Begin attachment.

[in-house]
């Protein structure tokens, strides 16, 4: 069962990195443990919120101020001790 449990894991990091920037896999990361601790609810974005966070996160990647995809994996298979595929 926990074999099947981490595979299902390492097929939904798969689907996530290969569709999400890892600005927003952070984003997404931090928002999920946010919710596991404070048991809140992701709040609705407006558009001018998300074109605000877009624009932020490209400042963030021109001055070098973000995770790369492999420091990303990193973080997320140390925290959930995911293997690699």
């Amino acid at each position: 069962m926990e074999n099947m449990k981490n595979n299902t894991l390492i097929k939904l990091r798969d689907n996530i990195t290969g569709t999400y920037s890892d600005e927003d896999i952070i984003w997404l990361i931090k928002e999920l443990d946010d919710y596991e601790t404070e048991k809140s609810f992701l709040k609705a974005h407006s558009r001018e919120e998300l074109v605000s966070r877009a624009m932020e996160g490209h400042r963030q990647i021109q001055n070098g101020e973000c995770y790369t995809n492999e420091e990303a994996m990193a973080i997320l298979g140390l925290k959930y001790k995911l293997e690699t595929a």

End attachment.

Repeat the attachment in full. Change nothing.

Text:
[in-house]
């Protein structure tokens, strides 16, 4: 069962990195443990919120101020001790 449990894991990091920037896999990361601790609810974005966070996160990647995809994996298979595929 926990074999099947981490595979299902390492097929939904798969689907996530290969569709999400890892600005927003952070984003997404931090928002999920946010919710596991404070048991809140992701709040609705407006558009001018998300074109605000877009624009932020490209400042963030021109001055070098973000995770790369492999420091990303990193973080997320140390925290959930995911293997690699």
């Amino acid at each position: 069962m926990e074999n099947m449990k981490n595979n299902t894991l390492i097929k939904l990091r798969d689907n996530i990195t290969g569709t999400y920037s890892d600005e927003d896999i952070i984003w997404l990361i931090k928002e999920l443990d946010d919710y596991e601790t404070e048991k809140s609810f992701l709040k609705a974005h407006s558009r001018e919120e998300l074109v605000s966070r877009a624009m932020e996160g490209h400042r963030q990647i021109q001055n070098g101020e973000c995770y790369t995809n492999e420091e990303a994996m990193a973080i997320l298979g140390l925290k959930y001790k995911l293997e690699t595929a």